Federal Judge OKs School Prayer Settlement, Answers Critics
A federal district judge on Thursday approved the settlement of a lawsuit over the promotion of religion by a Texas school district, and he sharply answered criticism from a current and a former Republican presidential candidate over an earlier ruling in the case.
"To those in the executive and legislative branches of government who have demagogued this case for their own political goals: You should be ashamed of yourselves," U.S. District Judge Samuel Frederick Biery Jr., of San Antonio, said in a court document.
The judge didn't specify to whom he was responding, but GOP presidential contender Newt Gingrich has a position paper on "Bringing the Courts Back Under the Constitution" that criticizes at length Biery and the prayer case in the Medina Valley Independent School District. Texas Gov. Rick Perry, who has left the GOP presidential race, also criticized the judge.
The Medina Valley case started last spring when a local family sued the 3,500-student school district to challenge, as an unconstitutional government establishment of religion, the district's plans to include a student invocation and benediction at a high school graduation ceremony.
Biery issued a June 1 temporary restraining order and preliminary injunction barring the district from offering prayers at the ceremony, holding that the plaintiffs were likely to succeed on the merits of their claim that such prayers would violate the establishment clause of the First Amendment.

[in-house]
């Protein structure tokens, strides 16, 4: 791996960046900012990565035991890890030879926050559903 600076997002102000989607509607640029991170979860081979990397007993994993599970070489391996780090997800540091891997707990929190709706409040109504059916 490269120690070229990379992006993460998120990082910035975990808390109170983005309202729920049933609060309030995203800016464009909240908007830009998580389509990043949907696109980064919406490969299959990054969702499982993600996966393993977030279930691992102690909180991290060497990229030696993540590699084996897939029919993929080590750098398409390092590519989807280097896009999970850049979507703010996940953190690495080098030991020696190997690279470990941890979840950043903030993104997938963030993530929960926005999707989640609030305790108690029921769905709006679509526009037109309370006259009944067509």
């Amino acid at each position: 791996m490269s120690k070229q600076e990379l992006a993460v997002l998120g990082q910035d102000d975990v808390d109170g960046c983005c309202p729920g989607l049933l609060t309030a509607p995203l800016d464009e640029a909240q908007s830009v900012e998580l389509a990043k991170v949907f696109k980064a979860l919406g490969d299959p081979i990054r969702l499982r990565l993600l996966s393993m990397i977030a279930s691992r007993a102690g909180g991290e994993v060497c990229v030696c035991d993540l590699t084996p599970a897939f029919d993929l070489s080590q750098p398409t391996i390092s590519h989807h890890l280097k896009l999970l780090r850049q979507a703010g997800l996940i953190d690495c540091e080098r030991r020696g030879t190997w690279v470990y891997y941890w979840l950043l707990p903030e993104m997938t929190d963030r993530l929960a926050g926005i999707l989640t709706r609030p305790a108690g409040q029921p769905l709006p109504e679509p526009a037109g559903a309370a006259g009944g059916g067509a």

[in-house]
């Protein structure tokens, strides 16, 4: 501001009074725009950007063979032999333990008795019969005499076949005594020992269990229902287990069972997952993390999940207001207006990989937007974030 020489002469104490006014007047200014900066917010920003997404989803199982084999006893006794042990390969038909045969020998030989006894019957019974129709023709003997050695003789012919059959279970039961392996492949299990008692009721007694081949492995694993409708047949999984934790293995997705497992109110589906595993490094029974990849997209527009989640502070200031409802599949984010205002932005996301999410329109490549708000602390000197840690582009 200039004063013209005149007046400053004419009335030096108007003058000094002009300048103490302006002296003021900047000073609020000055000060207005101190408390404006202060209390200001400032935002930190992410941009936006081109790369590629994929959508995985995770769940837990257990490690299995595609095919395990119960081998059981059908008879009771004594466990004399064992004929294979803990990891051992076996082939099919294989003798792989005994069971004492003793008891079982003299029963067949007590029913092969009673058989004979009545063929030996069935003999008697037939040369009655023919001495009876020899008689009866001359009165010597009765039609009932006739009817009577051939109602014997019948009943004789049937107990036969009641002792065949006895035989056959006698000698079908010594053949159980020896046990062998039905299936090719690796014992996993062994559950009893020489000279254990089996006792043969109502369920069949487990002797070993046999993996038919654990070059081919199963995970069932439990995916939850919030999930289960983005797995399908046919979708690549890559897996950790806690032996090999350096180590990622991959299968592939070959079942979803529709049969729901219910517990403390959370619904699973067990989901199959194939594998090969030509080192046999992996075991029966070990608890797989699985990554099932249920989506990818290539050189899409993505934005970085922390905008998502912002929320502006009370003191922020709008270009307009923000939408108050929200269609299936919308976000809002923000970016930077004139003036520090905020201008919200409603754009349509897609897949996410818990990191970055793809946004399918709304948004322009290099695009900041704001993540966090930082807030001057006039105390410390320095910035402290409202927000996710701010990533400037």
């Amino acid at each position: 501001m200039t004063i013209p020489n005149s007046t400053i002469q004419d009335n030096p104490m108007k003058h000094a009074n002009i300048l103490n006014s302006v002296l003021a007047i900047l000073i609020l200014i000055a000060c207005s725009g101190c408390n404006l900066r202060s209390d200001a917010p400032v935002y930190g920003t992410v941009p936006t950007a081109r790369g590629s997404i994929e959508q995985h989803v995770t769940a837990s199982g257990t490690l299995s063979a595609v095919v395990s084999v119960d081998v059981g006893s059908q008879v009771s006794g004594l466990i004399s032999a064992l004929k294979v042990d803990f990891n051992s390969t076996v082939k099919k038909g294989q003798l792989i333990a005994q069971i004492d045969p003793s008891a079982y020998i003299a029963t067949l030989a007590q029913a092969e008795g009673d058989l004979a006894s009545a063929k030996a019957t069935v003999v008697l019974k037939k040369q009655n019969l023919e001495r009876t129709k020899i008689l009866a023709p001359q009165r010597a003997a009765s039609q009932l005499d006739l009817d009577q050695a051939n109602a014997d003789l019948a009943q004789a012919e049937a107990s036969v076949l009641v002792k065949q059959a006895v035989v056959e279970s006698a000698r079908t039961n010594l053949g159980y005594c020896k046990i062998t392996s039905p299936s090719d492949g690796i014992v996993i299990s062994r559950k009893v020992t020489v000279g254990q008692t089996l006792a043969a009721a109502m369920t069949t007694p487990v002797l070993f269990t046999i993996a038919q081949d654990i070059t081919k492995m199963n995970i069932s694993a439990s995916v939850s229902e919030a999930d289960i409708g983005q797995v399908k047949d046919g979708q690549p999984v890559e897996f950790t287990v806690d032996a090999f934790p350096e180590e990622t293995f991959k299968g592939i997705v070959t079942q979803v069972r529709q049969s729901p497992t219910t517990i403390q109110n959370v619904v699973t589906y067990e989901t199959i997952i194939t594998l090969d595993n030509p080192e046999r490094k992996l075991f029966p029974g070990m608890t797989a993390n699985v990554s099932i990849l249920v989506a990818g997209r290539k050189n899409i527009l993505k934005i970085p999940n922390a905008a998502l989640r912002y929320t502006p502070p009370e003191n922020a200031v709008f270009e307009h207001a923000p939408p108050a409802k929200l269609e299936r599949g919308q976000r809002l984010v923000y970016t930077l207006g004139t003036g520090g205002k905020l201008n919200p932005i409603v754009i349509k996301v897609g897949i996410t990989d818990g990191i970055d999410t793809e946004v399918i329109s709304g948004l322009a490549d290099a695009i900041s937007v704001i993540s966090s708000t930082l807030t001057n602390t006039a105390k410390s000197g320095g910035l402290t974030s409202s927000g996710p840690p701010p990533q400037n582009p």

A panel of the U.S. Court of Appeals for the 5th Circuit, in New Orleans, stepped in and dissolved the temporary restraining order, holding in an emergency ruling that it wasn't convinced that student prayers at the graduation ceremony would be school-sponsored. The ceremony at Median Valley High School on June 4 went on, with numerous prayers offered by student speakers and others, and Corwyn Schultz, a member of the family challenging the prayers, skipped his own graduation.
That didn't stop the Gingrich camp Gingrich from targeting Biery for criticism. The position paper, dated Oct. 7, said Biery's original decision "is the antireligious judicial thought police at work here in America."
"As a first step toward reining in out-of-control, anti-religious bigotry on the federal
bench, Congress can start by impeaching and removing Biery from office," says the position paper, which lists as "editor'" Gingrich aide Vince Haley. "And if that fails, Congress can seek to abolish his office. The American people would be better off without a judge whose anti-religious extremism leads him to ban a high school valedictorian from saying even the word 'prayer.'"
This week, the Medina Valley district reached a settlement with the plaintiffs, who were respresented by Americans United for Separation of Church and State. The settlement curtails some alleged promotion of religion by school officials, but specifies that the district may permit student speakers to pray as part of graduation ceremonies.
Meanwhile, Biery issued an unusual 18-page appendix to the settlement in which he outlined the history of religious freedom in America and discussed the importance of the separation of church and state, as well as a separate order approving the settlement with a "personal statement" that included his point about those who have "demogogued" the case.
In addition to that statement (quoted above), Biery said, "To those Christians who have venomously and vomitously cursed the court family and threatened bodily harm and assassination: In His name, I forgive you. To those who have prayed for my death: Your prayers will someday be answered, as inevitably [sic] trumps probability."